Further investigations into the signaling network of TGFBR1*6A-induced MCF-7 cell migration and invasion using Affymetrix GeneChip Human Genome U133 Plus 2.0 Array identified ARHGAP5 and FN1 as the key differentially expressed genes. The levels of ARHGAP5 and FN1 were downregulated in TGFBR1*6A MCF-7 cells when assessed with RT-qPCR and western blot assays28. ARHGAP5 encodes the Rho GTPase activating protein 5 that negatively regulates the Rho-family of small GTPases. The Rho-family of small GTPases are small guanosine triphosphatases (GTPases) of the rat sarcoma (Ras) superfamily that function as molecular switches for cytoskeletal remodeling during cell division, cell-cell adhesion, cell contractility, migration, and invasion. ARHGAP5 (P190B) and ARHGAP35 (P190A) are the main regulators of the Ras homolog (Rho) family of actin-based regulators and are implicated in cellular adhesion, migration, and invasion51,52. ARHGAP5 silencing inhibits migration and invasion of AGS and MGC-803 gastric adenocarcinoma cells53. In colorectal cancer, however, ARHGAP5 is markedly overexpressed in the liver of metastatic tissues compared to matched primary tumor tissues54. ARHGAP5 suppression leads to decreased wound healing, migration, and invasion in DLD1 and SW480 colorectal cancer cells54. Similarly, amplification of ARHGAP5 on the 14q12 chromosomal locus promotes the spreading and migration of Huh-7 hepatocellular carcinoma cells55. FN1 encodes fibronectin, a soluble glycoprotein that binds to the cell surface and extracellular matrix. It is involved in cell-cell adhesion, cell motility, and maintenance of cell shape. Positive stromal fibronectin expression is significantly associated with low metastatic spread among patients with invasive breast carcinoma56. On the other hand, relatively low expression of stromal fibronectin correlates with lymph node metastasis, TNM stage, recurrence, and mortality57. Studies have also shown that tamoxifen-induced TGF-β expression regulates fibronectin levels in a feedback loop. TGF-β treatment reduced the levels of tamoxifen-induced FN1 in MCF-7 cells58. Overall, the unbiased gene expression analysis revealed that TGFBR1*6A alters the expression of known pro- and anti-metastatic effectors, which may contribute to its effect on breast cancer progression.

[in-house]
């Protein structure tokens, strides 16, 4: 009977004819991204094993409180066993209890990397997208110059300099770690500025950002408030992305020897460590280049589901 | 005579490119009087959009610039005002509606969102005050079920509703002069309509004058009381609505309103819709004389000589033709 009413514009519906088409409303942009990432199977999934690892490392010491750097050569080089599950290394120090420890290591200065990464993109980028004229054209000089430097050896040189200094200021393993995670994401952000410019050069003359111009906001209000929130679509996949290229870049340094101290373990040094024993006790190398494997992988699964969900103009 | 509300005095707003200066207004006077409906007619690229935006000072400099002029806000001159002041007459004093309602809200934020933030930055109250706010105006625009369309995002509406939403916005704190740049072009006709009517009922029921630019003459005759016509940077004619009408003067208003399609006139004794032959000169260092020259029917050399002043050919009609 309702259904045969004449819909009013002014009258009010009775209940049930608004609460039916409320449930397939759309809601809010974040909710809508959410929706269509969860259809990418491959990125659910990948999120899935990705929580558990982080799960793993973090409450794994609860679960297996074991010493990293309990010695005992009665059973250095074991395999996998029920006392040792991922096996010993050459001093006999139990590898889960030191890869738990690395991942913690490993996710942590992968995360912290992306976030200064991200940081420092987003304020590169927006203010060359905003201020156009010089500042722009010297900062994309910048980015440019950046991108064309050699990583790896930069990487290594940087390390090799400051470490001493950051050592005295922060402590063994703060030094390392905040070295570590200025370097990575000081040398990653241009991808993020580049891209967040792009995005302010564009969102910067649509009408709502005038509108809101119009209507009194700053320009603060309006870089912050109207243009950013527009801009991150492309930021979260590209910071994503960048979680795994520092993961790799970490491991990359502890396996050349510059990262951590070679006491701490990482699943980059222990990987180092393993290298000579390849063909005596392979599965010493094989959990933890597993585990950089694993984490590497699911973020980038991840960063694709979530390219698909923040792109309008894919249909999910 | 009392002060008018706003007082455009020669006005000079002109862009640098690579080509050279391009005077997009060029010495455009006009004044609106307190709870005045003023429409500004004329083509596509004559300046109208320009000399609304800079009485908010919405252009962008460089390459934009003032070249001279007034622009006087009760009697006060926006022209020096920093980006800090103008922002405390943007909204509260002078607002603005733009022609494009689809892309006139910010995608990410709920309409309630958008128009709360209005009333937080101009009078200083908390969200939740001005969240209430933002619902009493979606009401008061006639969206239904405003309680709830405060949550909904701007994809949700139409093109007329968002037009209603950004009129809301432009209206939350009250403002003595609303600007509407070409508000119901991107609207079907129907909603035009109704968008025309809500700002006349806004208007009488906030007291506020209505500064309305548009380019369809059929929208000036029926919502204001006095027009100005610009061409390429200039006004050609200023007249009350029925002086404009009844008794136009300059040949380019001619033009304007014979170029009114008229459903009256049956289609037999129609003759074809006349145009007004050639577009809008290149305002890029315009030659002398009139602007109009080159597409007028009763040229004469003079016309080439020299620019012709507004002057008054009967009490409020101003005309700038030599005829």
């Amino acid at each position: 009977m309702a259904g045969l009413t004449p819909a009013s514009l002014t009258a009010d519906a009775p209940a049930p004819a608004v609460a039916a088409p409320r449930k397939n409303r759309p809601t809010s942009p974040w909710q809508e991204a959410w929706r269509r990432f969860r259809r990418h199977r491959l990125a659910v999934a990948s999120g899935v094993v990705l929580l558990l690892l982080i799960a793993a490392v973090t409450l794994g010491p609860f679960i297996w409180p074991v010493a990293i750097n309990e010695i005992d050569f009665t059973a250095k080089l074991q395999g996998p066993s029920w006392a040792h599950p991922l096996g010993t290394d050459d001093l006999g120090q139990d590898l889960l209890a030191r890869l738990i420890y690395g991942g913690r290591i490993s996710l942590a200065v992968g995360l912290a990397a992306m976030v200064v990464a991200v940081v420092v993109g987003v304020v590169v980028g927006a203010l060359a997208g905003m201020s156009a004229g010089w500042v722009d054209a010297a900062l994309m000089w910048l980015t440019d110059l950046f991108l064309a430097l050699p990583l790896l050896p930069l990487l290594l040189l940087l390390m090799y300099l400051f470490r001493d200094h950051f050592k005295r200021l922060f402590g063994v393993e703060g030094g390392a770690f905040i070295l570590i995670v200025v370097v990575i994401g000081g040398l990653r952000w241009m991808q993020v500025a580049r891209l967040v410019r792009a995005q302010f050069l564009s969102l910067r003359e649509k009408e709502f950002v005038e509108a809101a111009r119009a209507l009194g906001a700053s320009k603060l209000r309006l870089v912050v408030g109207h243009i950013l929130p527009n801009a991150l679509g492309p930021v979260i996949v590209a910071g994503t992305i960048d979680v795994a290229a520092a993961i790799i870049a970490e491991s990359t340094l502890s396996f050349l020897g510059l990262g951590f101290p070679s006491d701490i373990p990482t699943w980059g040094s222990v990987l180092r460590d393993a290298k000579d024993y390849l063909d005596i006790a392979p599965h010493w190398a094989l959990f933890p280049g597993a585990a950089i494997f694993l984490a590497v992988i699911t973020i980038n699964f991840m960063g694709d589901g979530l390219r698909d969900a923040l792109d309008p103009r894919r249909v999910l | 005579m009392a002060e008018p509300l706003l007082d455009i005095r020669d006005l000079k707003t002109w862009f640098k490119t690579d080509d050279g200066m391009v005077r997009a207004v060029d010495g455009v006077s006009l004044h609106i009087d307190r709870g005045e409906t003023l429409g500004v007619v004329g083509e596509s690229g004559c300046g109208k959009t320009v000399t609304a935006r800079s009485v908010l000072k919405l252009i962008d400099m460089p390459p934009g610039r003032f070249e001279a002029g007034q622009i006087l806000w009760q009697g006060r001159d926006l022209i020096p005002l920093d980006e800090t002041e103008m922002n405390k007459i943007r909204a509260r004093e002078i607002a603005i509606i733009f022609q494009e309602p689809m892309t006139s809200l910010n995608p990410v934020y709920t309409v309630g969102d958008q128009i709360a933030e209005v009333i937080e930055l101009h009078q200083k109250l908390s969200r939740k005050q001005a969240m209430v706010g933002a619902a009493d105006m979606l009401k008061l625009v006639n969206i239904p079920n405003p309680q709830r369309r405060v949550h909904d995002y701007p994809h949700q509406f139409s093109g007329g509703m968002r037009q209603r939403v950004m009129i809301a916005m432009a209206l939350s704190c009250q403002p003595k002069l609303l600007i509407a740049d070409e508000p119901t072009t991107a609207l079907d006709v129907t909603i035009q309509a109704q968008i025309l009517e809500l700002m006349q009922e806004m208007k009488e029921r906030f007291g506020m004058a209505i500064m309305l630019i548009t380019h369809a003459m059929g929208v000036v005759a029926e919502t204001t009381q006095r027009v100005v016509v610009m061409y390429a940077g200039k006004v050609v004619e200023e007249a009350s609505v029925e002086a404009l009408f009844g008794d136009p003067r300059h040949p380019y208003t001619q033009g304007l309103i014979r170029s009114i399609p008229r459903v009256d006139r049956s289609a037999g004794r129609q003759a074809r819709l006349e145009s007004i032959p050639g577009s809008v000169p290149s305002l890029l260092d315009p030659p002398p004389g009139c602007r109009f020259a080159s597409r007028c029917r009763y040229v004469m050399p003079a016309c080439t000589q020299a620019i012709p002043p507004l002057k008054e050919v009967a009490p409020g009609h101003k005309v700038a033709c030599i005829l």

Perspectives and future directions